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From hepabolu <hepab...@gmail.com>
Subject Re: [OT] Mac OS X and Java development
Date Fri, 09 May 2008 09:44:58 GMT
Just chiming in.

>> Came preinstalled on my mac.  Did you install the dev tools?
> 
> No dev tools. Are they only available for Leopard? I'm still on Tiger - 
> and would rather switch to Linux than spending money for Leopard ;)

All versions of Mac OS X (at least from Panther or Tiger) come with dev 
tools on the installation CD/DVD. Just pop in the installation disk and 
select the developer tools.

> That's probably personal taste. I can do lots of stuff faster with just 
> the keyboard.

LOL the ability to do much more with just the keyboard is one of the 
strong arguments for me to switch to OS X. ;-)

> But not in Eclipse ;) Anyways, I don't want to get started with letters 
> for cursor navigation.

Eclipse, jEdit and many other developer tools are more or less platform 
independent and therefore by definition not mac-native. Using Windows 
you're used to having a diversion in keybindings and GUI-interface 
layout, but Mac apps are much more consistent, so the exception to the 
rule stands out more prominently.
The reason Mac apps are more consistent is the fact that a larger part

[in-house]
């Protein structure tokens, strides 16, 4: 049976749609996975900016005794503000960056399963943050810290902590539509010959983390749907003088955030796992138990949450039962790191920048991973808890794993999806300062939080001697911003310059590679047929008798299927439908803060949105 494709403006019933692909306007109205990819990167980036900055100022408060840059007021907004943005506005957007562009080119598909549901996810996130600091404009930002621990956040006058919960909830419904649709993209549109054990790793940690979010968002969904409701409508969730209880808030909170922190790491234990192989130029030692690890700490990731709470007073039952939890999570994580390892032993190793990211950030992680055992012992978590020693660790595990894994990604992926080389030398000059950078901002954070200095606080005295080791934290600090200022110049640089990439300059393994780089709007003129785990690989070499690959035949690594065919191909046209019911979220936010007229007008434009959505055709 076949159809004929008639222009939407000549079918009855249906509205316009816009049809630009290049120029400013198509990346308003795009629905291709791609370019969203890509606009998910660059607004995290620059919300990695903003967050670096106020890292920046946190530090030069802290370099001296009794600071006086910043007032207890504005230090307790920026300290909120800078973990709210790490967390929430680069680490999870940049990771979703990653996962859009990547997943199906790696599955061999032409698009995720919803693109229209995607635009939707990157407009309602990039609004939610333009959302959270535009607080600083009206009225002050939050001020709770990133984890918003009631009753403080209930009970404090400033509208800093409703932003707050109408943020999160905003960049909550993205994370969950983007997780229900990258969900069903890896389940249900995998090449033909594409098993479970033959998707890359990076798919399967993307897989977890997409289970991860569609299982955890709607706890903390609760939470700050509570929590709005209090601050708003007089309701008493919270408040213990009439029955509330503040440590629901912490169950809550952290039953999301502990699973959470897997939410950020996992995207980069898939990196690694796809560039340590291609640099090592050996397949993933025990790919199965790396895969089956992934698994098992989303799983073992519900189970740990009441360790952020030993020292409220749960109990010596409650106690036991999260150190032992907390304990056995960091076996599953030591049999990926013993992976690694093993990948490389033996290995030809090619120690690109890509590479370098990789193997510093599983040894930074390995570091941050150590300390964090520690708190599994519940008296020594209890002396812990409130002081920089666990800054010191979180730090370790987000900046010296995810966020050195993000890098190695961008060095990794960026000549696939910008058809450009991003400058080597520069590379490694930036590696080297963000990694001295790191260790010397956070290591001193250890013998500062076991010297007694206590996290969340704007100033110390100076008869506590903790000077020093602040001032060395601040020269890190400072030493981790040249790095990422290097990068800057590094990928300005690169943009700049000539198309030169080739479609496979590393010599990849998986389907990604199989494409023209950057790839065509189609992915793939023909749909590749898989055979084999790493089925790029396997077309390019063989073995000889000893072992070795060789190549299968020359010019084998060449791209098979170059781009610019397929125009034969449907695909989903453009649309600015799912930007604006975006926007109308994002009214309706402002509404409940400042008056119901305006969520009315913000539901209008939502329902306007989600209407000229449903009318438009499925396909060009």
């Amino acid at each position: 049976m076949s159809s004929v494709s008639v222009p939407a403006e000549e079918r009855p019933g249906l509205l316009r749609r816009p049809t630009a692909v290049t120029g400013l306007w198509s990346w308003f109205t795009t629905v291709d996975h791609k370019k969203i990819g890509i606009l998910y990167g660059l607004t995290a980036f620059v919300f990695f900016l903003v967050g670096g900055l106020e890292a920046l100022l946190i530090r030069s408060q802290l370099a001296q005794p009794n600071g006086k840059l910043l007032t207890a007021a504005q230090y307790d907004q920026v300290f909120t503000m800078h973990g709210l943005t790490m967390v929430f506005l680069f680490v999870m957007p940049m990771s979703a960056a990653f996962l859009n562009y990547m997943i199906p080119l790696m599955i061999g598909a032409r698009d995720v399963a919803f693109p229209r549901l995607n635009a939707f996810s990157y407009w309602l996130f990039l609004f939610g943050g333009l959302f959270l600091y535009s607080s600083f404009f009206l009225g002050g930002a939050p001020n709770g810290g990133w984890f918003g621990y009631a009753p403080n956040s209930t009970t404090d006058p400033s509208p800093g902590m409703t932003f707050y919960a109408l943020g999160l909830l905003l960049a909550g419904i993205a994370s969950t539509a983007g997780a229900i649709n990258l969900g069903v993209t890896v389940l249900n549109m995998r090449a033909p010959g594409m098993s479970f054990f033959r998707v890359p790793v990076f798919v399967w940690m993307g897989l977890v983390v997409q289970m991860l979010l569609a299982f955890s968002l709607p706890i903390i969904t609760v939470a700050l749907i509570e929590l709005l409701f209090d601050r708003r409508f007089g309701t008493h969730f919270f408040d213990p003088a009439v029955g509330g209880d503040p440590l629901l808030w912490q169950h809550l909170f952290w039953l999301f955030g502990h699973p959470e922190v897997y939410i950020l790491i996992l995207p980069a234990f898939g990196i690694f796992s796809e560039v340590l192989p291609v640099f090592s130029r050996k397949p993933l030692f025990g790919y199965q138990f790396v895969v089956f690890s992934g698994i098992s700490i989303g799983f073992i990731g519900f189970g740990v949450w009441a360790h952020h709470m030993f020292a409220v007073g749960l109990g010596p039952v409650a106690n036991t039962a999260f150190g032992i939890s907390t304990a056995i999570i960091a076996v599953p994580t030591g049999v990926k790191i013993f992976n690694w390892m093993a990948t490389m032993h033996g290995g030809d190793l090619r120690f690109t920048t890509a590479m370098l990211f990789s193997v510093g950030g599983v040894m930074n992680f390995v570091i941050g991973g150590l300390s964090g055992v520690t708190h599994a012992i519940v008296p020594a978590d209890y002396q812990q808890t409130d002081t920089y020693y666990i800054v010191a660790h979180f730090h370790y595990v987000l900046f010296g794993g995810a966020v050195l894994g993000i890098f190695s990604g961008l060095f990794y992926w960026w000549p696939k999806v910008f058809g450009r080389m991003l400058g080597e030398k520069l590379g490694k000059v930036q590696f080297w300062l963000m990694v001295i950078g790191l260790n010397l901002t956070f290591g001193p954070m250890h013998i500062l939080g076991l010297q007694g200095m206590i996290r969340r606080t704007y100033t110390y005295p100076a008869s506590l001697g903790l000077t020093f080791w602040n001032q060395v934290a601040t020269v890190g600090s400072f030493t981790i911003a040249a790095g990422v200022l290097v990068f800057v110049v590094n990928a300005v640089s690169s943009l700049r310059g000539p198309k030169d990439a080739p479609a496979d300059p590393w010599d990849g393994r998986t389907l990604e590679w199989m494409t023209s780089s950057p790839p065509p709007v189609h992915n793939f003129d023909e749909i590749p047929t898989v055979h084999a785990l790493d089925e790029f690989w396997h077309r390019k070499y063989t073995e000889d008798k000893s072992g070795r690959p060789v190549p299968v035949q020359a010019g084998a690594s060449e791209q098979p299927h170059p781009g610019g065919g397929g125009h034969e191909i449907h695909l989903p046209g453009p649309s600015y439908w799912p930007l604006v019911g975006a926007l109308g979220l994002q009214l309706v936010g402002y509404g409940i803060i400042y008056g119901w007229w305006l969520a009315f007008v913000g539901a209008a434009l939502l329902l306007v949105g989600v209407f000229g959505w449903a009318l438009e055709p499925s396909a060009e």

of the underlying frameworks are available to the developers. This also 
results in applications that are much smaller.

>> Huh, I didn't realize people still run such older versions of MacOS.
> 
> Tiger? Leopard is only out since 1/2 year, so what ... And I'm not 
> willing to pay for it.

I agree. 'Older versions' should refer to pre-Tiger versions. I truly 
think some people are on those, but the majority has moved to Tiger or 
Leopard by now. From what I read Tiger is considered a very stable, very 
  mature version, while Leopard seems to be a kind of 'infant of the new 
generation'. It does provide new and interesting functionality, but it 
also introduces problems that will probably be solved in the next 
updates/versions.

> Why a completely separated version after all? I can see the point of a 
> native look&feel, but beyond that ...

It's not a completely separated version. AFAIK it's repackaged to fit in 
Apple's idea of how to layout the frameworks. At least it's set up in a 
way that changing versions is really simple.
And yes, sometimes it would be better if Apple didn't force their ideas 
on the users so much.

Bye, Helma

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